Nguema, as Gen Elly Tumwine, the head of the chancery, which is charged with medals and awards, read it, was honoured, albeit wrongly, for overthrowing an imperialist regime. He overthrew his uncle and killed a number of his own family.

He was also honoured for holding regular elections every after seven years, chairing the AU, hosting the African Cup of Nations football tourney, and making his country an oil producing country.

There were muffled chuckles in the audience and his oddness at the celebrations was visible even to the blind.

His citation paled, by far, in comparison to Kagame’s. With glee, Tumwine referred to Rwanda’s president, and rightly so, as a comrade and one of Uganda’s own.

Kagame, who had arrived in Uganda on January 24, for bilateral talks ahead of the celebrations, was one of the 27 armed rebel fighters in a group of over 40 rebels who attacked Kabamba Barracks on February 6, 1981 and essentially started the war.

Not only that, he was among the 33 people who reportedly attended the final meeting that planned that first attack three days before it happened.

Kagame grew up in Uganda where his parents fled to in 1960 when he was three.

He started his military career in the Front for National Salvation (FRONASA), which Museveni had revived in 1972.

He was recruited into Fronasa by his bosom buddy Fred Rwigyema, the founding commander of the Rwandan Patriotic Army (RPA), the military wing of the RPF, who Museveni honoured posthumously in Kapchorwa with two medals.

Kagame’s military number in Museveni’s war was Resistance Officer (RO) 0161.

All throughout the war and afterwards, until he left in 1990 to reorganise and lead the RPA in a struggle for a right of Rwandan refugees to return home, Kagame’s forte was in intelligence.

At one point early on when the Ugandan war had just broken out, Kagame is reported to have foiled an internal plot to oust Museveni.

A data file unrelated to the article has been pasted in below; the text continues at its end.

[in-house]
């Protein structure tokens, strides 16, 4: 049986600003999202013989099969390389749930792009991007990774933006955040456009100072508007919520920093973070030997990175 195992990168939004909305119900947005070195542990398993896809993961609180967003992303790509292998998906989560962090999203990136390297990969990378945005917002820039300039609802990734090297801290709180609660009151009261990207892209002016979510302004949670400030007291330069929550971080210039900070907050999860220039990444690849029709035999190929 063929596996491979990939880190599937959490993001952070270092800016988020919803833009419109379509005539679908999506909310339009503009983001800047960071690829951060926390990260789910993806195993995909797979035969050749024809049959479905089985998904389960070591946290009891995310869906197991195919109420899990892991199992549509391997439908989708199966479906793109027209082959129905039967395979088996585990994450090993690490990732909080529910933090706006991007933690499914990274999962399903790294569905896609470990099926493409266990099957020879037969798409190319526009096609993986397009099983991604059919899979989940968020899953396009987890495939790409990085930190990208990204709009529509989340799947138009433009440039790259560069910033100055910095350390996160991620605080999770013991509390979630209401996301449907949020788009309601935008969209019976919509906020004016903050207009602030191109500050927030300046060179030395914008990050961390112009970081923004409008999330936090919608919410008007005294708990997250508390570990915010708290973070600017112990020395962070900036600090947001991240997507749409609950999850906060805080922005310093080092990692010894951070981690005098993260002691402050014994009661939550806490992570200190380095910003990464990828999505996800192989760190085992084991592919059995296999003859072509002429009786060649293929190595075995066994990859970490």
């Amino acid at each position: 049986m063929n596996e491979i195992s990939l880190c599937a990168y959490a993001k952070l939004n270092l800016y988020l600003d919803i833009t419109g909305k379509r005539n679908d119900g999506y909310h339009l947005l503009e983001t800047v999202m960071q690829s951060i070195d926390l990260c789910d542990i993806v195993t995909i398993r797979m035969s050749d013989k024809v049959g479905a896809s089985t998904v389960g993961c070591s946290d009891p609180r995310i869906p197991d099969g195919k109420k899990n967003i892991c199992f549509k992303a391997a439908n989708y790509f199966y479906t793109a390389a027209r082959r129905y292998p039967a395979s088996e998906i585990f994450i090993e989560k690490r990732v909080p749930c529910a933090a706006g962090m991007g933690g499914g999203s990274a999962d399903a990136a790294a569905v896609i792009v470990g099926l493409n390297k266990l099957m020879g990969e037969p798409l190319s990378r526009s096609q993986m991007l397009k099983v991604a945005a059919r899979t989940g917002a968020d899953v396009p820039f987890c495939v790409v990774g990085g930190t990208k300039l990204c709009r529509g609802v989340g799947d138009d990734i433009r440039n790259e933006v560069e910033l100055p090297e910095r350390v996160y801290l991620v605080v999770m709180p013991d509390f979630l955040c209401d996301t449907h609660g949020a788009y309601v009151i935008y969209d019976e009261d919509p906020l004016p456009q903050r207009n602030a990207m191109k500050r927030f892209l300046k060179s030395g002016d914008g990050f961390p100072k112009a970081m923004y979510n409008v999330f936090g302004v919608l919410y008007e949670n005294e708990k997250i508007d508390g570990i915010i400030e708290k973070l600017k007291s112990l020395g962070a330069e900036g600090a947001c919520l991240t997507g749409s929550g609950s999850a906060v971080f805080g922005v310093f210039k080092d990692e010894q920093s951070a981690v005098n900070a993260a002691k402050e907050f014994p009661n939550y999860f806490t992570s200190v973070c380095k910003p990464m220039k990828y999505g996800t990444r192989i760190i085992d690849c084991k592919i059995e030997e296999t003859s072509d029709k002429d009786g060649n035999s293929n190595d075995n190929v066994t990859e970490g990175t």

He rose through the ranks to become deputy director of Military Intelligence in charge of counter intelligence and temporarily as Chief of Intelligence when Mugisha Muntu, who held the office, was appointed army commander.

All this notwithstanding, during celebrations to mark Rwanda’s Liberation Day in 2009, Museveni, heaped praise on Rwigyema for his role both in the Ugandan and Rwandan wars.

Senior Rwandan officials were infuriated that he didn’t think much of Kagame’s role, who had just decorated Museveni with two medals for his contributions to the RPF war and campaign against the genocide.

Museveni’s stance has never been clarified but it, in effect, worsened the already fragile relations between the two countries.

Nonetheless, both leaders, and their handlers, have worked tooth and nail to improve their relations, which, today, are eliciting as many questions as the tensions and bad blood between them did a couple of years ago.

On Thursday in Kapchorwa, it was the fourth time in six months the two presidents were meeting. Over Christmas, Museveni hosted their entire families at his country home in Rwakitura